Water and Well-Being

World Water Day, which is coming up on March 22 aims to encourage governments, , communities, and individuals around the world to actively deal with pressing water quality problems by working on pollution prevention, clean up and restoration. (More info…)

It’s not hard for us to appreciate the vital importance of water to everyday life. This doesn’t, however, mean that our society has taken appropriate action to protect our water resources — in fact, far from it. The question is: “why?”  The answer may be in how our society values things. In 1972 Bhutan’s King Jigme Singye Wangchuck decided that Gross Domestic Product indicators had no bearing in defining his country’s ‘wealth, but Gross National Happiness measurements did. The bottom line is that the GDP only looks at ‘success’ through the veil of capitalistic growth. Exponential growth and its foot soldier, consumption, has been anathema to a healthy and biologically diverse planet. As we approach 7 billion people, less than a billion people have participated in the west’s economic dream, and 70 percent of all consumption is created by those same billion people. Over-consumption in North America raises the GDP, but as monetary rewards surge they blithely disregard the implications economic gains have for water quality, First Nation peoples’ lack of clean water, increased greenhouse gas emissions, soil erosion in ethanol production, mining for gold in Canada and why we are opening up the Northwest Passage to explore for new oil and gas while encouraging dangerous global shipping to proceed through arctic waters. The accelerating rape of our planet and higher GDP numbers go hand in hand with the inevitable collapse of ecological resiliency. Perhaps this is why there have been many credible attempts to have other indicators of ‘wealth’ such as the Genuine Progress Indicator and the Happy Planet Index, an index of well-being and ecological impact. ”The HPI is based on general utilitarian principles — that most people want to live long and fulfilling lives, and the country which is doing the best is the one that allows its citizens to do so, whilst avoiding infringing on the opportunity of future people and people in other countries to do the same.”  The HPI has shown that out of 143 countries Canada is rated 89th on the list for 2009 and ecologically balanced Costa Rica is at the top.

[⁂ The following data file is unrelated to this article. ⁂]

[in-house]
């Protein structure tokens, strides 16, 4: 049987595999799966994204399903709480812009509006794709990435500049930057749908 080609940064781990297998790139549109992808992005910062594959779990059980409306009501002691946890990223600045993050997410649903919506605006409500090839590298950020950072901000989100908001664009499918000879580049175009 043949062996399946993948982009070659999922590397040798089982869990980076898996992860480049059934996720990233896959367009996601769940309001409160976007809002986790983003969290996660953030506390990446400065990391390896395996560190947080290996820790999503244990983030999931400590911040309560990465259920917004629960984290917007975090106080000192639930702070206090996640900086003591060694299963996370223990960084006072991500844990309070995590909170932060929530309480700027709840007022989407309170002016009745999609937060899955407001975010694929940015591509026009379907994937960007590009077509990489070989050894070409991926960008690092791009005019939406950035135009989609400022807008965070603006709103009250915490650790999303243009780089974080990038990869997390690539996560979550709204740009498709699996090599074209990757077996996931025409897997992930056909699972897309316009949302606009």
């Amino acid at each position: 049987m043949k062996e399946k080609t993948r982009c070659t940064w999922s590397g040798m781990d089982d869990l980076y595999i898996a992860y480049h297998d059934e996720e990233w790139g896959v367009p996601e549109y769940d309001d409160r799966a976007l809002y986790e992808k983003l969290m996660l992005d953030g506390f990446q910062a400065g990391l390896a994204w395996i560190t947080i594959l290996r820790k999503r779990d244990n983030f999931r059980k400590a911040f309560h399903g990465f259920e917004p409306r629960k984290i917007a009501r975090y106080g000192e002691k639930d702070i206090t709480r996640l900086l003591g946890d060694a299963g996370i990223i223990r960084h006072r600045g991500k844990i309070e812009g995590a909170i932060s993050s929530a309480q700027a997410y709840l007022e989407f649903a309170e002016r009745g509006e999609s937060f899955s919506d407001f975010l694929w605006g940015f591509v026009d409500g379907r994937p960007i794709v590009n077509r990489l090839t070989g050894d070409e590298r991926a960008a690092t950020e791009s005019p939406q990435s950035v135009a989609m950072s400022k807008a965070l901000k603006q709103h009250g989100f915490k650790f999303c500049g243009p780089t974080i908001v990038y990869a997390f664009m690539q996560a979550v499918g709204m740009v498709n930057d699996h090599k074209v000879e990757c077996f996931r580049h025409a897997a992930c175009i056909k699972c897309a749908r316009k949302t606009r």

Fifty-three of the hundred largest economies in the world are corporations. Many of these corporations embody what the UN’s 1996 Human Development Report terms as jobless, ruthless, voiceless, rootless and futureless growth. An example of such types of growth in Canada can be found in the push to expand globalization and profits by selling Alberta’s dirty tar sands to Asian markets via unwanted pipelines and new coastal infrastructure. This adds up to a more divided society as well as an increasingly impoverished Earth including B.C.’s marine species.
James G. Speth, Dean of the School of Forestry and Environmental Studies at Yale and author of, “The Bridge at the End of the World”, promotes the well-being of people and Nature through “Being, not having; giving not getting; need, not wants; better, not richer; community, not individual; other not self; connected, not separate; ecology, not economy; part of nature, not apart of nature; dependent, not transcendent; tomorrow, not today.” Speth’s book  begins with 16 graphs ranging from population growth, great floods, damming of rivers and water use, to name a few, and in each case by the time we proceed to year 2000 from 1900 measurements, consumption has spiraled to unsustainable levels.
The UN’s Millennium Development Goals named 2005 to 2015 the “Water for Life” decade and has an excellent 20 page booklet outlining the actions that need to take place if we are to create a more equitable and conserver society.

World Water Day is a good opportunity to remind ourselves that the most valuable things on earth are not always measured in dollars and cents. What is clear is that if we fail to properly value water we will soon pay a price that cannot be measured.

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